From memes to apps, even the youngest of kids are finding their way to the internet. Whether your kiddos are younger or in their teens, it’s important they know how to live a healthy digital lifestyle. You as a parent can help guide them in the right direction so they make smart decisions when they’re online. Think you know everything there is to know about staying safe online? Test your internet savviness with a little help from Google’s Be Internet Awesome online safety and citizenship program by taking the quiz below.

Question: How do I create a strong password?
Answer: A strong password should be at least eight characters long. It’s best to use a mix of uppercase and lowercase letters, numbers and symbols (go wild with the exclamation point!). It’s tempting to use the same password for all your accounts to help remember it. But the safest thing is to have different password combinations. And make sure your password is not easy to guess. Don’t use birthdays, or combinations like “12345678” or “password.”

Question: How do I know if a website is safe to use?
Answer: There’s a simple way to tell if a website is secure. The URL (that’s the address at the top of the screen that starts with “www”) will start with https; not http. Make sure the “s” is attached. It should also have a green padlock to the left of URL. If those things are not there, think twice before using it, especially if it asks you for sensitive or payment information.

Question: True or False: A website can tell me there is something wrong with the device you’re using.
Answer: False! The internet can do many things, but a website can’t tell you if there’s something wrong with your device. If you get a notification telling you to download software or click on a link because of a problem with your device, it’s a scam. Keep yourself and your device safe—don’t download or click on anything that says there’s something wrong with your device.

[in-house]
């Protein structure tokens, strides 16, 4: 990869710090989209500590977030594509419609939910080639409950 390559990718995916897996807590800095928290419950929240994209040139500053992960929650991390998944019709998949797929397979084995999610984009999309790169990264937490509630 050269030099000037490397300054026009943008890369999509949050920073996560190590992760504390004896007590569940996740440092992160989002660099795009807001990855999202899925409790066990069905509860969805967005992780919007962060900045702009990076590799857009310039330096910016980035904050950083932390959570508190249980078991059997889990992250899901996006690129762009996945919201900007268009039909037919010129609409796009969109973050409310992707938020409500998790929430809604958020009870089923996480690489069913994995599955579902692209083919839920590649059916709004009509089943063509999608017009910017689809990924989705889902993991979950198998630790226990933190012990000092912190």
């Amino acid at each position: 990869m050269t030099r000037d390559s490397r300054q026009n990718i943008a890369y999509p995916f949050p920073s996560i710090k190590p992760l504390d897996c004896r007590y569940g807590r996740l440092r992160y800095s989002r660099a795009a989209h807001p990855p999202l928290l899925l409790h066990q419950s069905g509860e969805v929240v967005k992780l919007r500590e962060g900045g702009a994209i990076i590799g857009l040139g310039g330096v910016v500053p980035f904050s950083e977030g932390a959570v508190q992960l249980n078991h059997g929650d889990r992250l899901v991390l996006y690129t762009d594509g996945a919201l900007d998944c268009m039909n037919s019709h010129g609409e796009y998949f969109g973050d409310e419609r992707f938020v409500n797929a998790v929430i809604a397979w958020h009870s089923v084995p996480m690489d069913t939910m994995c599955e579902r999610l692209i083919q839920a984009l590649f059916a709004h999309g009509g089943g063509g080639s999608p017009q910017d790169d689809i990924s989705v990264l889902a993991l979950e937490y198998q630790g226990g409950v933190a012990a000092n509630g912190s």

Question: What should my kids and I do if we see something inappropriate online?
Answer: Don’t panic. Whenever you’re not sure about something online, it’s best to talk it out to determine the best next steps. If it’s a negative comment or message, don’t be afraid to screenshot and save it as proof and block or report the person. If you see a video or something else that could be sketchy, block or report the incident to help keep content like that from popping back up. Be sure to talk honestly about what you saw with your kids and why you took the action that you did. Encourage your kids to have open conversations with trusted adults whenever there’s doubt or uncertainty with something online.

Question: What should I do if I get scammed?
Answer: You and your kids will likely fall for a scam at some point. Make sure your kids tell you or another trusted adult. Change all your passwords immediately. If credit cards or bank account information is part of the scam, you may want to put a brief hold on your bank accounts and credit cards.

Want to learn more about online safety? Check out Google’s Be Internet Awesome program to help you and your family learn to navigate the Internet in a safe, smart, and positive way!

—Leah R. Singer